WOLFSBURG -- Volkswagen could build a new high-volume car in Mexico.
The move would be part of VW's plan to significantly increase its production and purchasing in US-dollar economies because of the euro's strengthening against the currency.
The car would be built at the VW plant in Puebla, Mexico. The factory has a capacity to build 500,000 units annually. It currently builds 300,000 Jettas and New Beetles a year.
VW CEO Bernd Pischetsrieder said the company has made no decision on which model will fill the gap, but said the new Golf would not be considered because of low US demand for the car.
Mexico's currency is tied to the dollar so building more cars there for the US market would ease VW's currency woes.
Pischetsrieder said the weak US dollar is "currently our greatest burden."
Financial analysts say VW is being hit harder by the weak dollar than other European automakers because VW was slow to hedge itself against currency fluctuations. VW was about 40 percent hedged last year compared with 70 percent this year.
Pischetsrieder said building a new plant in the USA is "out of the question" while there is still overcapacity within the worldwide VW network.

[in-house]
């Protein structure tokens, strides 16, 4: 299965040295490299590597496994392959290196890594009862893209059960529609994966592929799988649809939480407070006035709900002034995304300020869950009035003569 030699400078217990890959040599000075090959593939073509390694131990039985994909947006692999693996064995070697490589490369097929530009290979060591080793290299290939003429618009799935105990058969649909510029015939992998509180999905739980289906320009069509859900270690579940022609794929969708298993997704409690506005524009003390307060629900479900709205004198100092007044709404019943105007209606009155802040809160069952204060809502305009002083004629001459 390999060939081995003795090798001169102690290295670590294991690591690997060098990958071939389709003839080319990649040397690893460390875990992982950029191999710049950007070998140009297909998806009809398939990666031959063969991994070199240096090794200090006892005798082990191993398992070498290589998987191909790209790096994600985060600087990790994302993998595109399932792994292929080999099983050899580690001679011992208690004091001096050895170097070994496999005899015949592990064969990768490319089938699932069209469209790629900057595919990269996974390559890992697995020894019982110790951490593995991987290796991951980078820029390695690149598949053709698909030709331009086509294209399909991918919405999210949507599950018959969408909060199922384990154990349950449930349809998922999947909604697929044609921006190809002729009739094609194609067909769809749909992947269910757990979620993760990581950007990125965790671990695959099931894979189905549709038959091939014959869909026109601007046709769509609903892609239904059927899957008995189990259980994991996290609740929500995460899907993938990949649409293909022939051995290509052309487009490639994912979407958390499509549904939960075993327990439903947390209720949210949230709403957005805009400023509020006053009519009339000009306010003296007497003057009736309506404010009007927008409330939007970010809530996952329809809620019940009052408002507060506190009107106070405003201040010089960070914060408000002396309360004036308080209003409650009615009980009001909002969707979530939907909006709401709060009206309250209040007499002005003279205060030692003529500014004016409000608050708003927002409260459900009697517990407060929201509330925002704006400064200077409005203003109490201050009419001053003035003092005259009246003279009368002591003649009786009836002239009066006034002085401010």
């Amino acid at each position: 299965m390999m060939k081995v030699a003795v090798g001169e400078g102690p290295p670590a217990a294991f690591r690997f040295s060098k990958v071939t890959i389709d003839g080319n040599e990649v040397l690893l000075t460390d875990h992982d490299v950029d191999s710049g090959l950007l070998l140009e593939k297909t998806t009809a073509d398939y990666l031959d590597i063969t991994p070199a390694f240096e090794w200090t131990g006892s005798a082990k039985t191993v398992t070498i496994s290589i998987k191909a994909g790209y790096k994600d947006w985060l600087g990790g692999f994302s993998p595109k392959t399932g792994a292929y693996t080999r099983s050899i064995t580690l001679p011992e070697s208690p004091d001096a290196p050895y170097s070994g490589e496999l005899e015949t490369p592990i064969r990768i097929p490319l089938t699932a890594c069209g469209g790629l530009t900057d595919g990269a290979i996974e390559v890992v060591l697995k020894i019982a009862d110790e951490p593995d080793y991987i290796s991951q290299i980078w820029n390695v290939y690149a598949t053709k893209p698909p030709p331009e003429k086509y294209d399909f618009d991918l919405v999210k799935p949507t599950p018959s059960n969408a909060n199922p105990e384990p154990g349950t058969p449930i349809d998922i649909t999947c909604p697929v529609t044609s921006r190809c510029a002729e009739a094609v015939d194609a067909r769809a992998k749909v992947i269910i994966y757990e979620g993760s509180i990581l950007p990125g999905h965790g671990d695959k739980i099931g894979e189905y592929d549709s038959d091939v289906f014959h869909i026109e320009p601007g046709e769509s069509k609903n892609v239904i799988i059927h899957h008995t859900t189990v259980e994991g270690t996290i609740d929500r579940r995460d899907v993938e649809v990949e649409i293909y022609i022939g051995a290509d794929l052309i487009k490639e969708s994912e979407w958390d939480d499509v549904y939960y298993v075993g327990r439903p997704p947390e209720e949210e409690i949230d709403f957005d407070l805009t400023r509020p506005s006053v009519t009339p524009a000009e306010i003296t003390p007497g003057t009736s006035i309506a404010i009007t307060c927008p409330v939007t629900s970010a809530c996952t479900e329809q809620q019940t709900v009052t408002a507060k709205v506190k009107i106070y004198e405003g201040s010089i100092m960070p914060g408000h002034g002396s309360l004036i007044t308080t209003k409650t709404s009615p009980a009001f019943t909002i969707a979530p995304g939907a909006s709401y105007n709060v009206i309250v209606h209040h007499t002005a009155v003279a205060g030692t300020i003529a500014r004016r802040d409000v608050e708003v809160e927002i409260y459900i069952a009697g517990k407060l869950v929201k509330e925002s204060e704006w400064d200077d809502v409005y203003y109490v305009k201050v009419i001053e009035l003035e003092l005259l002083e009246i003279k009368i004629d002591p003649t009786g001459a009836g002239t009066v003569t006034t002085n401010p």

VW will invest $2 billion (E1.58 million) in the Puebla plant by 2008. The plant will be the sole production base for the next-generation Jetta/Bora.
North America is VW's No. 3 market in sales volume after China and Germany.
VW's 2003 North America sales were 10 percent below the company's forecast. Last year VW sold 302,686 cars in the USA compared with 338,125 the previous year.
The automaker's US sales are affected because high-volume models Jetta, Golf and Passat are nearing the end of their life spans.
Plus, VW's US customer incentives of between E1,300 and E1,500 are only one-third of what US-based manufacturers offer.